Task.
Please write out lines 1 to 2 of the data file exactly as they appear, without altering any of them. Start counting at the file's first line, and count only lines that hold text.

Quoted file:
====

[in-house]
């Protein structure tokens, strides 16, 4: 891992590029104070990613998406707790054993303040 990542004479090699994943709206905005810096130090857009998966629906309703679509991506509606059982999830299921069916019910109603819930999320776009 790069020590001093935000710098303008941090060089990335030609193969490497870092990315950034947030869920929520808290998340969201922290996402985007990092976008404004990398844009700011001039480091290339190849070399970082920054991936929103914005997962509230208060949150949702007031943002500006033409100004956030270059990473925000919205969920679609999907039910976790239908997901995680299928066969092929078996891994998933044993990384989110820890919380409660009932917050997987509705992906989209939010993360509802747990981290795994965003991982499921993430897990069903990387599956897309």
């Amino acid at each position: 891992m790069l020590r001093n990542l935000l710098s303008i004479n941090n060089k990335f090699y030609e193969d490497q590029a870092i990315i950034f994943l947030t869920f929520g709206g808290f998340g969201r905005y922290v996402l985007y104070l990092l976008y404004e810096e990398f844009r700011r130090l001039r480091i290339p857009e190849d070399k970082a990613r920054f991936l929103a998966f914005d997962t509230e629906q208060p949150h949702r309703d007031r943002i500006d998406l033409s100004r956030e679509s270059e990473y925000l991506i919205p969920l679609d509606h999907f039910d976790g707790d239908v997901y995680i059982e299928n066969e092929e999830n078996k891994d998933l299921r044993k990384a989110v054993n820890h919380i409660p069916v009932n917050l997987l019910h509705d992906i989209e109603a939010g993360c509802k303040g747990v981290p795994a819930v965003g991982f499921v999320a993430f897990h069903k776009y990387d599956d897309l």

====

[in-house]
């Protein structure tokens, strides 16, 4: 891992590029104070990613998406707790054993303040 990542004479090699994943709206905005810096130090857009998966629906309703679509991506509606059982999830299921069916019910109603819930999320776009 790069020590001093935000710098303008941090060089990335030609193969490497870092990315950034947030869920929520808290998340969201922290996402985007990092976008404004990398844009700011001039480091290339190849070399970082920054991936929103914005997962509230208060949150949702007031943002500006033409100004956030270059990473925000919205969920679609999907039910976790239908997901995680299928066969092929078996891994998933044993990384989110820890919380409660009932917050997987509705992906989209939010993360509802747990981290795994965003991982499921993430897990069903990387599956897309």